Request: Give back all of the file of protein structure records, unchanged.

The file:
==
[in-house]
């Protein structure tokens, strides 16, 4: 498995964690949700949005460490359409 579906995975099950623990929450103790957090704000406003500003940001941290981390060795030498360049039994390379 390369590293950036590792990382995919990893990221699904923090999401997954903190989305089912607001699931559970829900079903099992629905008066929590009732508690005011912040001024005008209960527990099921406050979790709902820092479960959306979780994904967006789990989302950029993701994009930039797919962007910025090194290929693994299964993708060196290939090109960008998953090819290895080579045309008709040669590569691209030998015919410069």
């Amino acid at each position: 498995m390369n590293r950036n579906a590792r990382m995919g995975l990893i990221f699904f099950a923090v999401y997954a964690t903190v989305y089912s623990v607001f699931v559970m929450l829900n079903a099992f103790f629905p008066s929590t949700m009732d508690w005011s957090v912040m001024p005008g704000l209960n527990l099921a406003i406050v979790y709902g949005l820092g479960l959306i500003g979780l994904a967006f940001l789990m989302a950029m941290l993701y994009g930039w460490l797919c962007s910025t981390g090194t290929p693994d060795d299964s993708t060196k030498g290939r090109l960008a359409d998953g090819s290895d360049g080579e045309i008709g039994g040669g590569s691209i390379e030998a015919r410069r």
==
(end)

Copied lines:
[in-house]
């Protein structure tokens, strides 16, 4: 498995964690949700949005460490359409 579906995975099950623990929450103790957090704000406003500003940001941290981390060795030498360049039994390379 390369590293950036590792990382995919990893990221699904923090999401997954903190989305089912607001699931559970829900079903099992629905008066929590009732508690005011912040001024005008209960527990099921406050979790709902820092479960959306979780994904967006789990989302950029993701994009930039797919962007910025090194290929693994299964993708060196290939090109960008998953090819290895080579045309008709040669590569691209030998015919410069």
């Amino acid at each position: 498995m390369n590293r950036n579906a590792r990382m995919g995975l990893i990221f699904f099950a923090v999401y997954a964690t903190v989305y089912s623990v607001f699931v559970m929450l829900n079903a099992f103790f629905p008066s929590t949700m009732d508690w005011s957090v912040m001024p005008g704000l209960n527990l099921a406003i406050v979790y709902g949005l820092g479960l959306i500003g979780l994904a967006f940001l789990m989302a950029m941290l993701y994009g930039w460490l797919c962007s910025t981390g090194t290929p693994d060795d299964s993708t060196k030498g290939r090109l960008a359409d998953g090819s290895d360049g080579e045309i008709g039994g040669g590569s691209i390379e030998a015919r410069r």